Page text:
The earliest evidence so far for adhesive production by anatomically modern humans dates to around 70,000 years ago, according to the researchers. It is likely that members of Homo sapiens in Africa figured out how to create tar on their own — a case of independent invention — but scientists have not ruled out that they learned the birch bark tar production techniques from Neanderthals.

Tar has many possible functions. Kozowyk, though, said, “During the Paleolithic, it’s unlikely that tar was used for much more than hafting tools.”

“In historic times," he added, "tar was used to waterproof boats and ships, containers and to protect wooden buildings, so its use is not limited to hafting tools. But these require production on an industrial scale that is not seen until more recently.”

Placing materials in ceramic containers can help with tar production. There is no evidence that Neanderthals ever produced pottery, however.

“There was probably no need for pottery until quite recently — speaking on a scale including hundreds of thousands of years of human evolution — and even in most modern human hunter-gatherer societies, pottery is an exception,” Kozowyk explained.

RELATED: Ancient Dental Plaque Reveals That Neanderthals Used ‘Aspirin’

Neanderthals and early anatomically modern humans might have instead crafted containers out of wood and plant fibers. But if they did, preservation of such items is so poor that there is no firm evidence of them dating to the times of the oldest tar production.

Neanderthals and anatomically modern humans diverged long before then. An emerging theory is that the divergence occurred at least 500,000 years ago, with each group evolving on its own path until interbreeding occurred. The latter mixing, as well as similarities among the groups, however, have many anthropologists believing that Neanderthals and other hominids, such as Denisovans, should be considered as Homo sapiens.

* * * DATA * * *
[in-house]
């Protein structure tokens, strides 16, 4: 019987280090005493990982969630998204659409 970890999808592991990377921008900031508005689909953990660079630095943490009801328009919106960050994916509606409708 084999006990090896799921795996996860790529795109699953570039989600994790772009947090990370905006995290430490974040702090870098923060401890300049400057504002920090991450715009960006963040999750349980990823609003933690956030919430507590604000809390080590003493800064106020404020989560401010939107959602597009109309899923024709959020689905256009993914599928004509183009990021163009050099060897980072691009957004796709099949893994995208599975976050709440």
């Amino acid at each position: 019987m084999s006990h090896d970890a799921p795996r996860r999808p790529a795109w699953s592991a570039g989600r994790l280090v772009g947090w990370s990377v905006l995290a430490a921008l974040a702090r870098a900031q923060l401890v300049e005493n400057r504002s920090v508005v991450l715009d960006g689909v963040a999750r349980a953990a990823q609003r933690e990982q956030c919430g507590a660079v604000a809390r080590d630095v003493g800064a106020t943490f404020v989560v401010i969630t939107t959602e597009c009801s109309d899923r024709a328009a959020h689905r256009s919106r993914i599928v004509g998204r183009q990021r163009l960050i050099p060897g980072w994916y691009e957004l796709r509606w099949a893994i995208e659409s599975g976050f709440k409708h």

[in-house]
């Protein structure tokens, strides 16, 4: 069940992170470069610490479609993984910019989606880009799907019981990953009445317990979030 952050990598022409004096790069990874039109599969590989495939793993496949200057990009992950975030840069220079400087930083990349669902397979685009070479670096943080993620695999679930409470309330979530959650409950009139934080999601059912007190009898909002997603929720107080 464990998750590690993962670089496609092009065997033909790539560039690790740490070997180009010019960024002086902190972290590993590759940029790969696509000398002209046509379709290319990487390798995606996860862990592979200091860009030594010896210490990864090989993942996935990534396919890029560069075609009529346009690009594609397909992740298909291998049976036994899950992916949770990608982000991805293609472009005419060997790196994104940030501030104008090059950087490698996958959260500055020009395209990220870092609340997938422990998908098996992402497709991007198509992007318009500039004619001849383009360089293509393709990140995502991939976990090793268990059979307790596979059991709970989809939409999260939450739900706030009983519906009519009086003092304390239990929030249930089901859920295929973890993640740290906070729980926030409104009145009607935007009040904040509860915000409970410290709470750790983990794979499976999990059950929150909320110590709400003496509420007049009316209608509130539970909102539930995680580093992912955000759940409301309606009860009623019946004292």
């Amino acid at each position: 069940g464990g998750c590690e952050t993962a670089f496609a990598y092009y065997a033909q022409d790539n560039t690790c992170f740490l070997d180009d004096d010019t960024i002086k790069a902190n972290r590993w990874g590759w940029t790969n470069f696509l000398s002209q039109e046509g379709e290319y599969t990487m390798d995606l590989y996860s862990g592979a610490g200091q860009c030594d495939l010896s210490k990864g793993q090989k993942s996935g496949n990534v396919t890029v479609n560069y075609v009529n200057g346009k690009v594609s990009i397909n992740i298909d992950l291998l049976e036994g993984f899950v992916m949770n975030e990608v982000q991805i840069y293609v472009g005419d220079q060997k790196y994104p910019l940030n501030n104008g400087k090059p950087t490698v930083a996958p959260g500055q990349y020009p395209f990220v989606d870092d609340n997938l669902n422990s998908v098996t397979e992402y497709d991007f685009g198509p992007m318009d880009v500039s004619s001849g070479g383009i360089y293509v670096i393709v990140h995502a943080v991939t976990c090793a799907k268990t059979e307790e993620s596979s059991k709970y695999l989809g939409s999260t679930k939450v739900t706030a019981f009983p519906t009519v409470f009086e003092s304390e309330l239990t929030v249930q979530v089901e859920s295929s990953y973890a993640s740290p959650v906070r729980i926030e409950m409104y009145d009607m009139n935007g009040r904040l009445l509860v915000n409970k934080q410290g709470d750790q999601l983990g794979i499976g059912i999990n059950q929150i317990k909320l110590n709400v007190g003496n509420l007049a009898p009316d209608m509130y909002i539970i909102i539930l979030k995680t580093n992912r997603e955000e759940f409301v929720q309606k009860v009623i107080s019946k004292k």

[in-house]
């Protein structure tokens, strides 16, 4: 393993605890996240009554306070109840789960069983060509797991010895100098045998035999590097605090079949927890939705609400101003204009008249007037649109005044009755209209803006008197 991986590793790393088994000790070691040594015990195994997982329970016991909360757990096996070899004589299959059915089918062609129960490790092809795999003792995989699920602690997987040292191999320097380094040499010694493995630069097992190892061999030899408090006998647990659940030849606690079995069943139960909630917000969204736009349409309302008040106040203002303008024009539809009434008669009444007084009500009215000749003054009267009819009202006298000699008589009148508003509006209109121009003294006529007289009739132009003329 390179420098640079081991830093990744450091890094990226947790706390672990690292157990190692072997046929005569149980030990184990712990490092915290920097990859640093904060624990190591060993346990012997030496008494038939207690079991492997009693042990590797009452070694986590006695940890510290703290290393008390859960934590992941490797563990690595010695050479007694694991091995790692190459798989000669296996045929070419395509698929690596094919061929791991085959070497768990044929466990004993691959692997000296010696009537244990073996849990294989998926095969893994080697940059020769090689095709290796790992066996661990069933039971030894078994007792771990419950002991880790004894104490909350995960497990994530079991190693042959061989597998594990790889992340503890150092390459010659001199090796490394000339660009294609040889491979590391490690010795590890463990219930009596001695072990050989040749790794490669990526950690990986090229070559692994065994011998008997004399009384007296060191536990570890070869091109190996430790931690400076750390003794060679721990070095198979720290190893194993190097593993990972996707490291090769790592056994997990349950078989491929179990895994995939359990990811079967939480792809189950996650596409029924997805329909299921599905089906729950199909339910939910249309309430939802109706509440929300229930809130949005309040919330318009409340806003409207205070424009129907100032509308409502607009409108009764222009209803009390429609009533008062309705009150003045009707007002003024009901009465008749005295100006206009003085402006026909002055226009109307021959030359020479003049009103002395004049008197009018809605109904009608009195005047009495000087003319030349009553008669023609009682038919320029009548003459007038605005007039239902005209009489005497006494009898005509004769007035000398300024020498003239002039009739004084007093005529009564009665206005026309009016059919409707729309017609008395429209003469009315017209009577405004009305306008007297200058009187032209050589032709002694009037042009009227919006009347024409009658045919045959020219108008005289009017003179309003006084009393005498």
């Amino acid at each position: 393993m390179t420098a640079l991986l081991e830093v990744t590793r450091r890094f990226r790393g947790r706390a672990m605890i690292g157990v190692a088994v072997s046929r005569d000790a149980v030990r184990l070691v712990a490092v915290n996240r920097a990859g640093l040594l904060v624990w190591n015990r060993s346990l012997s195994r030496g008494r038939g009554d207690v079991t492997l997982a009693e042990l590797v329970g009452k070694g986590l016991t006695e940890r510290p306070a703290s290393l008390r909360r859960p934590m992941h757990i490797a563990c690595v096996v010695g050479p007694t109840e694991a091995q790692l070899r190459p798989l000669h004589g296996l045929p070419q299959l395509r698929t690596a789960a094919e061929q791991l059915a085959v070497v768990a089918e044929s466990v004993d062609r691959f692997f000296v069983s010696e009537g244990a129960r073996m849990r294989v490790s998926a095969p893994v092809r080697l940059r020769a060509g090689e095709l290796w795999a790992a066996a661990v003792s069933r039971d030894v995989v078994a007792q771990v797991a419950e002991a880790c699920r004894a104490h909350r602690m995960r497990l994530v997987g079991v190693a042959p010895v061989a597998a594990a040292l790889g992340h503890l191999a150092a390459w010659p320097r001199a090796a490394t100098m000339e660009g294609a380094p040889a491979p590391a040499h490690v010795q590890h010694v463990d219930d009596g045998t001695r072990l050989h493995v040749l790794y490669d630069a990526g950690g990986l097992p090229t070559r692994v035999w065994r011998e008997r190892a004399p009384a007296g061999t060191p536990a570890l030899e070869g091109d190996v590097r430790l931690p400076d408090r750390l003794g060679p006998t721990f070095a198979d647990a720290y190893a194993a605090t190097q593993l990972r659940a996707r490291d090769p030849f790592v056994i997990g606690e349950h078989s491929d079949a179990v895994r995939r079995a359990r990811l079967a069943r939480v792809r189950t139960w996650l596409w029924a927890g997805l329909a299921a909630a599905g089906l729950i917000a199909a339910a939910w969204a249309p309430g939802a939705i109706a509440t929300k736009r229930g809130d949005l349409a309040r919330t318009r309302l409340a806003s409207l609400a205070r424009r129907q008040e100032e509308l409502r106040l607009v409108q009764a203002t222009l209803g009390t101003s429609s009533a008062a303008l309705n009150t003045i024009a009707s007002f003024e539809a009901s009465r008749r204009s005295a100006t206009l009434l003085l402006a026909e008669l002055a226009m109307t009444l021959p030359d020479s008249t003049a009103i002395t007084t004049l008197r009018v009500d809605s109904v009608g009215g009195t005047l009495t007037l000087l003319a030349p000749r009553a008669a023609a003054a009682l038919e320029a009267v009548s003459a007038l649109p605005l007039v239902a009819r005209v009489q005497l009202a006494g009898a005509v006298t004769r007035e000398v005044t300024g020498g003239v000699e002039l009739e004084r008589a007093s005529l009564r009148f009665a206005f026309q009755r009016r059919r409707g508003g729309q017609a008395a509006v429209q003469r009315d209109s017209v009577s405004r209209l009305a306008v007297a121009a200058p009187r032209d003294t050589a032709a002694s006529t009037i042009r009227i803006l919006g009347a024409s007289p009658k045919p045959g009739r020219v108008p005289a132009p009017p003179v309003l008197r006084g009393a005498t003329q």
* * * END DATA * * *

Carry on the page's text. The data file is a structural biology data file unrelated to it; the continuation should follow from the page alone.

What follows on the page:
“I used to argue that ‘anatomically modern humans’ — including fossils that essentially look like us today — are the only group that should be called Homo sapiens,” Chris Stringer of the Natural History Museum in London said. “Now, I think that anatomically modern humans are only a sub-group within the species Homo sapiens, and that we should recognize the diversity of forms within early Homo sapiens, some of which probably went extinct.”

Approximately 0.3 ounces of birch bark tar produced using the "raised structure" technique being prepared for analysis in the lab.
Approximately 0.3 ounces of birch bark tar produced using the "raised structure" technique being prepared for analysis in the lab.
Credit: Paul Kozowyk

The jury is still out on what exactly happened to Neanderthals. Some researchers have suggested that anatomically modern humans killed them off, or — like early colonizers of the Americas infecting native populations — spread diseases for which Neanderthals had no immunity. Kozowyk shared his view.

“What happened to Neanderthals was probably the result of a number of complex processes including, but not necessarily limited to, interbreeding with some cultural interaction, competition in some form, and a low Neanderthal population that led to them eventually being genetically overrun by the arriving modern human populations,” he said. “But this also likely varied from one region to another.”

Such variations may have left their mark on modern populations. 

Svante Pääbo, director of the department of evolutionary genetics at the Max Planck Institute for Evolutionary Anthropology, said several studies now show that East Asians and Native Americans have about 20 percent more Neanderthal contribution in their genomes, which could be due to extra inbreeding in the ancestors of East Asians.

Perhaps it is no coincidence that many early Native Americans had expertise in working with tar, which tribes such as the Chumash and Tongva applied to sealing cracks between the boards of large wooden planks used to make their sturdy canoes. Certain tribes such as these even settled near natural sources of tar, like the La Brea Tar Pits located in what is now Los Angeles.

Originally published on Seeker.